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16 Dec | Diversity & Inclusion | Lincoln News

New LGBTQ+ online inclusivity toolkit

According to leading charity Stonewall, 1 in 5 LGBTQ+ individuals have been the victim of hate crime. Online social networking sites generate further opportunities for abuse. They are particularly harmful in the current context of widespread physical distancing and greater reliance on the Internet for work and life. Dr Rachela Colosi and Dr Nick Cowen from the School of Social and Political Sciences at UoL and Dr Megan Todd from UCLan have developed a toolkit for internet users to identify, challenge and prevent online abuse

Online abuse experienced by minorities is significant; in response to this, we carried out a study working with sexual and gender minorities about their experiences online. In collaboration with the affected communities, we have developed a toolkit for Internet users across communities and different stakeholders to identify, challenge and prevent online abuse. 

Our study produced three key findings. First, sexual and gender minorities are stigmatised online, with trans individuals and people who practice kink reporting the highest rates of discrimination. Second, high rates of online abuse relate to several factors, which include: the anonymity of users, providing opportunities for hostile responses; the constraints imposed by online platforms, including limitations to bio descriptors; poorly worded terms and conditions; and weak reporting protocols for online abuse. Third, online platforms should take an active role in reducing and preventing online abuse, and users should be encouraged to challenge and report incidents. Legal professionals should work closely with victims of abuse and online platforms in identifying and addressing hate crimes. Also, schools and universities can play an important role in promoting understanding of diverse identities and relationships, which should be incorporated into their teaching.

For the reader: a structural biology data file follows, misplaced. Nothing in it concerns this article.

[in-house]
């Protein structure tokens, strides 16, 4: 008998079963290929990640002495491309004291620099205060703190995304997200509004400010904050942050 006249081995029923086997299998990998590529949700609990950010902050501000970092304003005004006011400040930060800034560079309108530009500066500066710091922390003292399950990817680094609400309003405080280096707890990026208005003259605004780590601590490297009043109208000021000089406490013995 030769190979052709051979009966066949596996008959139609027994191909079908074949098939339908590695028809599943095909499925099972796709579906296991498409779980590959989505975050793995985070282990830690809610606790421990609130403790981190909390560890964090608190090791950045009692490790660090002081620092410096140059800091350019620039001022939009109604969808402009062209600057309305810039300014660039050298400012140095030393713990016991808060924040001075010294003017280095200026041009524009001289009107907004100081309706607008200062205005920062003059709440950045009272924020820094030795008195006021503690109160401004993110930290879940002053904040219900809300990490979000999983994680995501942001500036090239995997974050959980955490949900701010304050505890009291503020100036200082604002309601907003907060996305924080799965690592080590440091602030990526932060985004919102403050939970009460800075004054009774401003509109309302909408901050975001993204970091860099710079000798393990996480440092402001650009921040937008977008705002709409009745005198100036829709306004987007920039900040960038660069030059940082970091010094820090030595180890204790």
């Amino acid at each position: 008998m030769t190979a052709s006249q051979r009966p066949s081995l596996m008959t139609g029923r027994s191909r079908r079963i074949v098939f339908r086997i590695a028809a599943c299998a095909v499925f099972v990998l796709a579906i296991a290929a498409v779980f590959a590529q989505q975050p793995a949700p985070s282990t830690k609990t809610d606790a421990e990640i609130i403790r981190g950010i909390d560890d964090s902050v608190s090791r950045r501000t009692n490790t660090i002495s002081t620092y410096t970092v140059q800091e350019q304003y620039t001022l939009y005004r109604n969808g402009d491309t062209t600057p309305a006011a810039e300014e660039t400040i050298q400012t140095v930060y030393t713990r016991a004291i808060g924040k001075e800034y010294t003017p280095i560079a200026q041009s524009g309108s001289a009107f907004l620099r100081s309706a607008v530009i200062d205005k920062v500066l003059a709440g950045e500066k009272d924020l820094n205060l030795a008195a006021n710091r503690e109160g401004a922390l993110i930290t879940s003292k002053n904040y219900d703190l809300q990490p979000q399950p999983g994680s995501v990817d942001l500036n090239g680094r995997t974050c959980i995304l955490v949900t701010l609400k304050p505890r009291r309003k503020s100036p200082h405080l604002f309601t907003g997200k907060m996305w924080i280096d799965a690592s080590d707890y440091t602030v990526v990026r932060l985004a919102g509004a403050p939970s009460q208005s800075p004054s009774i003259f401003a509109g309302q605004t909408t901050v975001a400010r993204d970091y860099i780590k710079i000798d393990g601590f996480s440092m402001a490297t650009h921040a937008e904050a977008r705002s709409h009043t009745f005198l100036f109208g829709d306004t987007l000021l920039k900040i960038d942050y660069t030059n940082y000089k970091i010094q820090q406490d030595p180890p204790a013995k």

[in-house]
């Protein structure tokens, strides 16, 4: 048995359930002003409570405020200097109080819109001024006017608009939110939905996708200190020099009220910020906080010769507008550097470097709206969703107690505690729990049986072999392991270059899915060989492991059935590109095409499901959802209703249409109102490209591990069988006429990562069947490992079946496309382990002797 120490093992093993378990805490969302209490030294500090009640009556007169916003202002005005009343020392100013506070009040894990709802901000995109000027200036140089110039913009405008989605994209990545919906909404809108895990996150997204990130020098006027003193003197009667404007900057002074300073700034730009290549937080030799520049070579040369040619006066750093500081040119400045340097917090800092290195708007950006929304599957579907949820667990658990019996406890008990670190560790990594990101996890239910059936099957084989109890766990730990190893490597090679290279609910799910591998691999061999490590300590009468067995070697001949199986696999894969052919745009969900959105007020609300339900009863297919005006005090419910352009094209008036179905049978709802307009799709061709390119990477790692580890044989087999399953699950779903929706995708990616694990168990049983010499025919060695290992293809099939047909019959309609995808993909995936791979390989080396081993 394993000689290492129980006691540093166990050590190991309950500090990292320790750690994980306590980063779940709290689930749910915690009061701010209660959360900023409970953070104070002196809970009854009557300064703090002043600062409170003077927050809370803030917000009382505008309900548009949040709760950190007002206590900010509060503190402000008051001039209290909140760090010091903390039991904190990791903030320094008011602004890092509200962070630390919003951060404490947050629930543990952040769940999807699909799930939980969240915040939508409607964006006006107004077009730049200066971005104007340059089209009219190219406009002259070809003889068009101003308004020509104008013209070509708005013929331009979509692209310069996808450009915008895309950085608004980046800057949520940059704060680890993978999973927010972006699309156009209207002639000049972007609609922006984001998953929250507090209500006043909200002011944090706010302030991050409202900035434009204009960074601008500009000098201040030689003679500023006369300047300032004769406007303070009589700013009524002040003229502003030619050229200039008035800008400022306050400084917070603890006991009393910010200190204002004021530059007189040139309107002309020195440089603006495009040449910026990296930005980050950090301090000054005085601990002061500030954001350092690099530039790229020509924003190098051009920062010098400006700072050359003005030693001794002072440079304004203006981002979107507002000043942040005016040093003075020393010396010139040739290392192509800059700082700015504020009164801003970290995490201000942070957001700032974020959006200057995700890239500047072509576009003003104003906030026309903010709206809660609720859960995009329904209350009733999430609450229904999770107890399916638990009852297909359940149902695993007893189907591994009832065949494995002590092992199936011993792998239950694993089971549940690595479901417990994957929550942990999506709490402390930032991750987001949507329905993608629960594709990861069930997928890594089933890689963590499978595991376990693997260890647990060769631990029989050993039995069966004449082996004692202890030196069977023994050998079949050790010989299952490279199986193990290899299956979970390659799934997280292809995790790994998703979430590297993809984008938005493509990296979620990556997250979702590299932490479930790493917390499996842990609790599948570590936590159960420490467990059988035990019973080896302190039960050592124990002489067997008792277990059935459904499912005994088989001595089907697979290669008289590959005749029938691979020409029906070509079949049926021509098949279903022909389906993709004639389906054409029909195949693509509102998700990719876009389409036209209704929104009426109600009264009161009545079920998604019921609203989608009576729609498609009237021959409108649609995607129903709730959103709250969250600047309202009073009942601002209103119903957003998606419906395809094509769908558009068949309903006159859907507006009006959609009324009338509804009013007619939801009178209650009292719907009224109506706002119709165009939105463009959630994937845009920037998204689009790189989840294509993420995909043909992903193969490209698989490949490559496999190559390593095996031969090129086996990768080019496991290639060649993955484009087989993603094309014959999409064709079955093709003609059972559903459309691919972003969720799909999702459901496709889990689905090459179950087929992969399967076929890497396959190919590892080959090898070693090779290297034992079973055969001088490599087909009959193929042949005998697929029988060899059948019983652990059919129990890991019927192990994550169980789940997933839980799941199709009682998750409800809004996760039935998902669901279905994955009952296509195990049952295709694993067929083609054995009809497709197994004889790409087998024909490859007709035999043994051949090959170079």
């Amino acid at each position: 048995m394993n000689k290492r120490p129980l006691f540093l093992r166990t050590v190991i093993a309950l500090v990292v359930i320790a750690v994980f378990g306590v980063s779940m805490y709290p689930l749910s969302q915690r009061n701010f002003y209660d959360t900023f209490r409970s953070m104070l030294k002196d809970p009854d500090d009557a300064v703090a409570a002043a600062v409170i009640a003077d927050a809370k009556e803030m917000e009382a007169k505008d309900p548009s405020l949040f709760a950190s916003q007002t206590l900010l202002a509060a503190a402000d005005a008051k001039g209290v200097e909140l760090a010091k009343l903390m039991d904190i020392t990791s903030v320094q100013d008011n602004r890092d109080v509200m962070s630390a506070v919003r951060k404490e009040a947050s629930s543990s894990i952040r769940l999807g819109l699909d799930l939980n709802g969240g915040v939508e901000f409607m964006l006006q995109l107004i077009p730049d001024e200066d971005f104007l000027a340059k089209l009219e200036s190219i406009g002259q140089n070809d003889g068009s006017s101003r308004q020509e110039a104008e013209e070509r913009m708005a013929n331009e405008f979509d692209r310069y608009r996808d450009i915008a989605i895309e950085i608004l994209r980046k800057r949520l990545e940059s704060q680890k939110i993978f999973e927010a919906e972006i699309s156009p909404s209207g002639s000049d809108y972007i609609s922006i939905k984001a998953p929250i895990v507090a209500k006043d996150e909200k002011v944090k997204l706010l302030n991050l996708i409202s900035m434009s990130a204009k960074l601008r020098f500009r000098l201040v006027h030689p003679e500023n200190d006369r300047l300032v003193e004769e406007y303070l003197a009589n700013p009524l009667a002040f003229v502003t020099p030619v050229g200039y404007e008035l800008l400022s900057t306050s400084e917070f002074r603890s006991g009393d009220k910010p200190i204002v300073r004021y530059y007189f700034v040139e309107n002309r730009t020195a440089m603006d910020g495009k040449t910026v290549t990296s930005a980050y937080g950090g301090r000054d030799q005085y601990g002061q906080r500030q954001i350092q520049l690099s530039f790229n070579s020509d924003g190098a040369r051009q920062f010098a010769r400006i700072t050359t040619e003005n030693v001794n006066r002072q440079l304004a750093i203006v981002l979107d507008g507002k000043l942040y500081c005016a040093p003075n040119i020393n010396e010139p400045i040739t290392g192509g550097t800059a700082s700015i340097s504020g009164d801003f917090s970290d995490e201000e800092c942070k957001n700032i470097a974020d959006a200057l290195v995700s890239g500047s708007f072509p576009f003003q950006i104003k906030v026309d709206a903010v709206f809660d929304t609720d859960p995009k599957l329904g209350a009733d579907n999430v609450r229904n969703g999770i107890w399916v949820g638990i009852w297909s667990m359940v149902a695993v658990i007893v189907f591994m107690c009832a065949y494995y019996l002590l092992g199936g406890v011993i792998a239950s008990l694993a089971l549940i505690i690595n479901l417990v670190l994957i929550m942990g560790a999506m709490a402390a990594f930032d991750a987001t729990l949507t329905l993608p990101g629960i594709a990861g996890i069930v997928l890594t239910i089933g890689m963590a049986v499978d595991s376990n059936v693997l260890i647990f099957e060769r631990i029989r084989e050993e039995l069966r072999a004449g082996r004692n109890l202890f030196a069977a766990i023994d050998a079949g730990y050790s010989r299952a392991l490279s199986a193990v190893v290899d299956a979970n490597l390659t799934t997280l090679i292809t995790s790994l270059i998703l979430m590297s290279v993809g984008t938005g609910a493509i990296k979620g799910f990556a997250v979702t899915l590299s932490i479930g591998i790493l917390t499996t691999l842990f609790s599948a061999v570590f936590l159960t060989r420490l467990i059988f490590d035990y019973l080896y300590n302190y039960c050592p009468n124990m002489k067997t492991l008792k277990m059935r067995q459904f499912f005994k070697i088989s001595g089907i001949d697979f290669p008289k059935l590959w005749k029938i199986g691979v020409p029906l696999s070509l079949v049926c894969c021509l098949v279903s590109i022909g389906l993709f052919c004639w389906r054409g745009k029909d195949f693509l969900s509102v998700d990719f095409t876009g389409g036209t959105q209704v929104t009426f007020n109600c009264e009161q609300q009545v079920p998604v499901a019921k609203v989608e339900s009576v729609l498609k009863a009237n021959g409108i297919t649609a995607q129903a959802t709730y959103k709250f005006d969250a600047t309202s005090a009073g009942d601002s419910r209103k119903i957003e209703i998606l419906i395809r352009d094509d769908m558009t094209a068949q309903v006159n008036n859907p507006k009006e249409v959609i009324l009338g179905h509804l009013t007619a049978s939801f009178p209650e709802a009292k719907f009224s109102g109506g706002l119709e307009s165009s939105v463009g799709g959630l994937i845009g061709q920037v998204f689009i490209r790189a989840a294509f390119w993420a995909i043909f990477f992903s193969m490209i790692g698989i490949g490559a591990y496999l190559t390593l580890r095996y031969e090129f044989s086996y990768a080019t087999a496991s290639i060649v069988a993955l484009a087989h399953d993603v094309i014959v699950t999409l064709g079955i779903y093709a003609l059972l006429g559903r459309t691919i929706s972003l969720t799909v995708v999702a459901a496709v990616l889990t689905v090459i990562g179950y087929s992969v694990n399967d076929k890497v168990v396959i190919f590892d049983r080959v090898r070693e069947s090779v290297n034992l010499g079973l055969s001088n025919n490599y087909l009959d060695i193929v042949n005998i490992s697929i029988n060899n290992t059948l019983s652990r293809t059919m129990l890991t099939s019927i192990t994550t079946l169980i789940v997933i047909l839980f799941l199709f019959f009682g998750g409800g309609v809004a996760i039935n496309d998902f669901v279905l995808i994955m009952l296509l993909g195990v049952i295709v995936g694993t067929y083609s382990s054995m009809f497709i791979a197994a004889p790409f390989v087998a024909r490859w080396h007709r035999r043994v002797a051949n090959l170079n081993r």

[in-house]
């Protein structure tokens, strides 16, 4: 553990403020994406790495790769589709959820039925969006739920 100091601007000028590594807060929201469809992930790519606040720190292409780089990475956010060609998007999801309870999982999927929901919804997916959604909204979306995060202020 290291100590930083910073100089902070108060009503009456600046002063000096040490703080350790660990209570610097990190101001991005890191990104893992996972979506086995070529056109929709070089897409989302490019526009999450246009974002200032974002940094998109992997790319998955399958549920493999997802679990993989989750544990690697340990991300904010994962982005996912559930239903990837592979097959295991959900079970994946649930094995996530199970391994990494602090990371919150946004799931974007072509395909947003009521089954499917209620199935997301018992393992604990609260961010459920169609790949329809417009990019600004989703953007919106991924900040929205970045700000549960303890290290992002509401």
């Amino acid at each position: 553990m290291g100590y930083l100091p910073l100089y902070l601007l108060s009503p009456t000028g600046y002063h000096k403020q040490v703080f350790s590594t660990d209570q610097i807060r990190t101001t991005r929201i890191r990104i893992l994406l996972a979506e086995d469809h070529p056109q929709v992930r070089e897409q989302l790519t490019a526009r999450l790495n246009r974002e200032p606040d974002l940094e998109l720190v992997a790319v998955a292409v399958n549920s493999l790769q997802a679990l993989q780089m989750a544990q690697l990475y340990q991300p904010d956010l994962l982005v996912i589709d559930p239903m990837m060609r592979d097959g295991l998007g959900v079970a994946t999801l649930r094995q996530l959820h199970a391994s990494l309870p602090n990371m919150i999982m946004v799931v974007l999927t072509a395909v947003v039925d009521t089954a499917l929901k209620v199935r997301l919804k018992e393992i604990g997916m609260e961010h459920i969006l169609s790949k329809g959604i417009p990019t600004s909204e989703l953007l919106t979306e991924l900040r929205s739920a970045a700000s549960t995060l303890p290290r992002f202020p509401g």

The toolkit is divided into seven parts, which comprise of a series of related questions. In the first part we set out the purpose of the toolkit and provide some background information about sexual and gender minorities. The second section explores online abuse directed at sexual and gender minorities; here we provide some examples of users’ experiences of online discrimination. In the third part we suggest ways in which users can protect themselves from online hostility, including protocols for reporting discrimination. Finally, in parts four to seven, specific advice is offered to platform conveners, educators, and police forces; these more specifically targeted sections aim to broaden advice to relevant stakeholders. 

To further promote the toolkit, we are working to develop an app and visual media that can be shared on online platforms. So far, the toolkit has generated interest from stakeholders including police officers focused on enhancing diversity within their forces, and educators interested in improving safety, student welfare, and inclusive conduct.  


Dr Rachela Colosi , Dr Nick Cowen and Dr Megan Todd